Corgi sighting. The little old man is hanging in there. I was so worried our time away would be the last straw for him but he rallied, the little trouper. We bumped into a corgi in Denver and instinctively called out “Ein!” The corgi turned around in acknowledgement. Lots of Cowboy Bebop fans out there.
Hey, baby. Keep your nose in the wind as long as you can.
And lastly, the weather has been so mild that my mom’s sweet pea vines are still pushing out blooms.
Sweet pea photos by MB Maher, vases by Dustin Gimbel.
I so enjoyed this blast from the past! All of us bloggers should have a retro post now and then!
Thanks for the great visit to your LB garden. I miss seeing it !
As exciting as I’m sure it’s been to garden under very different circumstances, this post must remind you just how plentiful the color and excitement was/is in your Long Beach garden. I was amused to see what I assume was the Agave vilmoriniana ‘Stained Glass’ that gave birth to the 100+ bulbils you passed along to me – I gave away several more just this afternoon at a long-delayed lunch with friends. I was also surprised to see what looks like the the same stuffed blue and white Cheshire cat (behind the sweet peas) I have atop a sweater chest in our master bedroom, a gift from a friend decades ago I’ve never managed to get rid of.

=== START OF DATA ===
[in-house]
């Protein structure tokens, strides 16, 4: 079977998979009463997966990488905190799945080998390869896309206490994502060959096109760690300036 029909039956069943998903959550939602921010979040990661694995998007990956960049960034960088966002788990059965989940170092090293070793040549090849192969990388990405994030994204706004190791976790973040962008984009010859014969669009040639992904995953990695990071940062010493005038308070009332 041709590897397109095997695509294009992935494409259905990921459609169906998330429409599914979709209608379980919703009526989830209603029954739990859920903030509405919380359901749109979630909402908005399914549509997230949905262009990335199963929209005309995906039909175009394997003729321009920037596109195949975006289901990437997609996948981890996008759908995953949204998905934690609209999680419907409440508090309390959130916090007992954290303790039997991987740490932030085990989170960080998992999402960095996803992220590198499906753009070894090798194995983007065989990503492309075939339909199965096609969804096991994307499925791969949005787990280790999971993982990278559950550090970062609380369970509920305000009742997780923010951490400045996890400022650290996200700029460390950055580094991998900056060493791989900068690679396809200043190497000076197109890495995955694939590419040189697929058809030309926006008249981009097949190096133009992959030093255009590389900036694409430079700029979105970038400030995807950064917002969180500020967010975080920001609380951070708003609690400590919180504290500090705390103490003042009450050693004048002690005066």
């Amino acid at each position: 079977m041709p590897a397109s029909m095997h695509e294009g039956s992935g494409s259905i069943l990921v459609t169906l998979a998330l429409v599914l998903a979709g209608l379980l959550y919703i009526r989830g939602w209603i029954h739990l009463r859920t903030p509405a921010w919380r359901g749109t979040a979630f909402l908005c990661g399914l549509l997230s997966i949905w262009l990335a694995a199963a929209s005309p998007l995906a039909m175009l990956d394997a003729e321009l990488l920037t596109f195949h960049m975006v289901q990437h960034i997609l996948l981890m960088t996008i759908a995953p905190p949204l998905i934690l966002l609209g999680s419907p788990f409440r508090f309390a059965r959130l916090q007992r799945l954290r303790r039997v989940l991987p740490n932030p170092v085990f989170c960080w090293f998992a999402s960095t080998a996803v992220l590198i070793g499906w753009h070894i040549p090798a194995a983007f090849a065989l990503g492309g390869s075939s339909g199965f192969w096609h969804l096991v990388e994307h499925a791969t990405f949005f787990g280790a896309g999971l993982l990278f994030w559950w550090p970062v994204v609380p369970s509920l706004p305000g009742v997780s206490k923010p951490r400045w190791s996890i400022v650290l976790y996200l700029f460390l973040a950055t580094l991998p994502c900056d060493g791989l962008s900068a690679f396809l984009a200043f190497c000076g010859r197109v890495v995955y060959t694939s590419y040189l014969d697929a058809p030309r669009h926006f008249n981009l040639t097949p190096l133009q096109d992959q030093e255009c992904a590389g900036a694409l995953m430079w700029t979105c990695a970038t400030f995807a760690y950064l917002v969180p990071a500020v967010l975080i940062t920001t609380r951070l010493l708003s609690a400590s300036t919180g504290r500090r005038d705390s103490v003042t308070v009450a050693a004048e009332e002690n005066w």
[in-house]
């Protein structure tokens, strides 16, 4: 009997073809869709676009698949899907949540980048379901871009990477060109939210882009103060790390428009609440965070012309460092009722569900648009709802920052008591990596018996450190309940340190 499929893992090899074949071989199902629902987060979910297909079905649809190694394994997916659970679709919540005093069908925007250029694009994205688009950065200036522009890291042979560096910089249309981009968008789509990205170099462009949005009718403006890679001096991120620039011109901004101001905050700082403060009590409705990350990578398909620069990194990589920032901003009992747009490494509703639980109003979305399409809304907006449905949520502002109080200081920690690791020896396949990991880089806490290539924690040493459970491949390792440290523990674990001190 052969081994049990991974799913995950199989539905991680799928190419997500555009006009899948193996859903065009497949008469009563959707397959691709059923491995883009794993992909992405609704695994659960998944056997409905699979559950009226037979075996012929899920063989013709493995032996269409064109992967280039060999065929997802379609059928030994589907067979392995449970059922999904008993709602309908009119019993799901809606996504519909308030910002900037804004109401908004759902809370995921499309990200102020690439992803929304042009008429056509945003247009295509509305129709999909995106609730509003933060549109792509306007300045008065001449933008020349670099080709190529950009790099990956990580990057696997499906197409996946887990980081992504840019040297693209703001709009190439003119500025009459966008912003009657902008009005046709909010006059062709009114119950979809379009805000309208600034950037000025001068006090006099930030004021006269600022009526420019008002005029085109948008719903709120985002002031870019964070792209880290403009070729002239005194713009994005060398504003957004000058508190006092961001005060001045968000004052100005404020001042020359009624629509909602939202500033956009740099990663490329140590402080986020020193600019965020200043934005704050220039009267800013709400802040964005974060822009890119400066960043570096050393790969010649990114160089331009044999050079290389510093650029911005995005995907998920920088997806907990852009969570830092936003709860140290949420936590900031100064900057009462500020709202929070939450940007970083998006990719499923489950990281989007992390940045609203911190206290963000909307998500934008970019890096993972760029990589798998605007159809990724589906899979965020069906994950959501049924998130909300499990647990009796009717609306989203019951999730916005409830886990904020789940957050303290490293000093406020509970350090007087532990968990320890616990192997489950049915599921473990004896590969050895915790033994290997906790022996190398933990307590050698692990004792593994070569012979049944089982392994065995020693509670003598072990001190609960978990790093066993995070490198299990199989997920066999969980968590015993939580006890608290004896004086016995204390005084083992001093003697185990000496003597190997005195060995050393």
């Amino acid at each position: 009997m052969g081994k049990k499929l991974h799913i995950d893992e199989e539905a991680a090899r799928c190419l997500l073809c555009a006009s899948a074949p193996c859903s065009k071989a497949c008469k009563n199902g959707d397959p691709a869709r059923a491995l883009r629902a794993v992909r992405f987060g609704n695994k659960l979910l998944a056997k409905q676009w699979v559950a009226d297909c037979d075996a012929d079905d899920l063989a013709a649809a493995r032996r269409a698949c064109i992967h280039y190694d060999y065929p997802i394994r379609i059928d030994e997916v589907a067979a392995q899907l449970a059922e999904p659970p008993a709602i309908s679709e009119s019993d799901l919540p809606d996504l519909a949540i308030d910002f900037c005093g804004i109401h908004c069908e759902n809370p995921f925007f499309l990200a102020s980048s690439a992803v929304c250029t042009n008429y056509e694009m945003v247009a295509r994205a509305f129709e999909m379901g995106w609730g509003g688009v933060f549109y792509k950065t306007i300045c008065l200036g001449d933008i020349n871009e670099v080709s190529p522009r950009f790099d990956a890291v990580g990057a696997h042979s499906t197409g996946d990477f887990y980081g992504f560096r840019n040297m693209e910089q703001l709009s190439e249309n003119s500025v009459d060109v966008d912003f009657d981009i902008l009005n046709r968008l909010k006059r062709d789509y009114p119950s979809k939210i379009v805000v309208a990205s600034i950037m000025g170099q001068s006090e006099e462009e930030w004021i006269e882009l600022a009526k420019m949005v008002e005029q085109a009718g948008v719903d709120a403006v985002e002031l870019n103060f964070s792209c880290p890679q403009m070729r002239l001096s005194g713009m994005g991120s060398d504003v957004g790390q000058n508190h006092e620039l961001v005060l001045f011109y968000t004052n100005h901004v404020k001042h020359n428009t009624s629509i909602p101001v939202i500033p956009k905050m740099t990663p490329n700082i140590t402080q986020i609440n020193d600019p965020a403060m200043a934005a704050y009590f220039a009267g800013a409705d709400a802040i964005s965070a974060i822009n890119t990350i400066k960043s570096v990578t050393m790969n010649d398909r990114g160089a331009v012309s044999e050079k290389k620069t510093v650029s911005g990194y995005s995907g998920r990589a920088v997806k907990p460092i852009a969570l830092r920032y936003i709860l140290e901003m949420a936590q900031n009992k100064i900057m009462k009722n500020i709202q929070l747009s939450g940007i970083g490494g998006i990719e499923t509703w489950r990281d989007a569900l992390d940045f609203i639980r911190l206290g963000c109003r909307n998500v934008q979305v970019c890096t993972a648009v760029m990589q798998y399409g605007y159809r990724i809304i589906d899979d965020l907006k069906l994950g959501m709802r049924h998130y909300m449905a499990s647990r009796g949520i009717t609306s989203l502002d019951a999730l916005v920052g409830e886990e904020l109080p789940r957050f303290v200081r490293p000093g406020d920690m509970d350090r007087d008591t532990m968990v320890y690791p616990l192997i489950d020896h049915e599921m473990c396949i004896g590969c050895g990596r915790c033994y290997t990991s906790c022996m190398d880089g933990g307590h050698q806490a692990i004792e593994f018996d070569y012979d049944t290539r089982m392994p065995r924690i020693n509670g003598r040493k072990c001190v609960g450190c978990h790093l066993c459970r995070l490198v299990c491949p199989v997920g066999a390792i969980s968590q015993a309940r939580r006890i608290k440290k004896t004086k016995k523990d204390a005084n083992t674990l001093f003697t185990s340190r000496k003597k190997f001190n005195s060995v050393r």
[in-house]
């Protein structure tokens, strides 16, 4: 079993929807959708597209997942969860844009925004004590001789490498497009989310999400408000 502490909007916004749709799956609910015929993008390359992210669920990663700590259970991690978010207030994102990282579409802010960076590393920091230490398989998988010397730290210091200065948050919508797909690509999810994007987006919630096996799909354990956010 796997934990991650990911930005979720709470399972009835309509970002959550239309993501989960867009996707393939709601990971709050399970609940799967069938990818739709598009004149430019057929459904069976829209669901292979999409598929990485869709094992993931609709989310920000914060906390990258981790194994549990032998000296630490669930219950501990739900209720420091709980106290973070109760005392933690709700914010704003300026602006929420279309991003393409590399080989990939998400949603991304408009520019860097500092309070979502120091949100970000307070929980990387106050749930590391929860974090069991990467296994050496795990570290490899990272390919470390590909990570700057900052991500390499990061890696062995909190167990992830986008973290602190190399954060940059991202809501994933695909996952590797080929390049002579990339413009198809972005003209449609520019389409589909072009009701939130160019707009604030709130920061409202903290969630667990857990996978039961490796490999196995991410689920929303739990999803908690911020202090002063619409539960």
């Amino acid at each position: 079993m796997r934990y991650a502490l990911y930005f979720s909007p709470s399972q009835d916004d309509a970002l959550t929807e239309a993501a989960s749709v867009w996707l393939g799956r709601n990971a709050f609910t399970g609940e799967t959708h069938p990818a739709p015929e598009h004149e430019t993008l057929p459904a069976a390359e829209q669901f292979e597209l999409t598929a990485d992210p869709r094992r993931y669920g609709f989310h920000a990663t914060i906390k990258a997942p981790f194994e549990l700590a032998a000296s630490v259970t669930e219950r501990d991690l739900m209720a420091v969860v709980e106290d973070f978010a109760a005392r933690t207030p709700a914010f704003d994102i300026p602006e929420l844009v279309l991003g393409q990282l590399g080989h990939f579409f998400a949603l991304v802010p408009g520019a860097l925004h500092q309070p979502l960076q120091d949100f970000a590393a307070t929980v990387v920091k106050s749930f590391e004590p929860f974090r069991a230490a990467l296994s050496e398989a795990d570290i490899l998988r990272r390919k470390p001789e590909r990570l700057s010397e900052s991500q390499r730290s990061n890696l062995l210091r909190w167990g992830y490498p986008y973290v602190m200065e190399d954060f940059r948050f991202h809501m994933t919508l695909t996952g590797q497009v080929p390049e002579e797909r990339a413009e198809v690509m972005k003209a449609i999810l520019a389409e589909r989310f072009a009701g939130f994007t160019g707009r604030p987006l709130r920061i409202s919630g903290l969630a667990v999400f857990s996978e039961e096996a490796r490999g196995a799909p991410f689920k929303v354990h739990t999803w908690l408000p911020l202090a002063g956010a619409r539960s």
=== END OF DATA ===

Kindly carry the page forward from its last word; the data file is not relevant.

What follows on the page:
@Gerhard, I’m definitely feeling retro this cold fall! Looking forward to your aloe photos…
@Kathy, I miss it too! And particular iterations of it. I was still planting relatively lush in 2017. And I need to grow amicia again!
@Kris, I miss the rosettes, especially in fall. I’ve also really enjoyed watching the surge of growth and transformation in the Oregon garden, but having a quiet winter garden is going to be very different. I’m so glad I got those bulbils to you, thanks for the distribution. Yes, that cheshire cat, now tail-less, has been kicking around for decades. So hard to throw a cheshire cat away!
Ah… good to see this garden again, it really is one of my all time favorites!
We’ve been dry and cold too, with fierce (crazy inducing) east winds that are drying out evergreens and pulling the colorful leaves off the trees. No frost yet though.
@Loree, aww, thanks! It was easier when I could drop in on the garden every 3 months or so. Now that I know I won’t see it until next summer…I do know it’s being well-cared for!
A nice retrospective on your garden. Some beautiful plant combinations especially the pink pennisetum flowers with the ebony leucodendron. Have you sold your California house or just renting it out? Would be hard to leave such a beautiful garden.
@Hi Elaine — always like seeing your thoughtful comments! The house is currently rented for the next year, but we intend to be back and forth at some point in the future…we’re sort of making this up as we go along!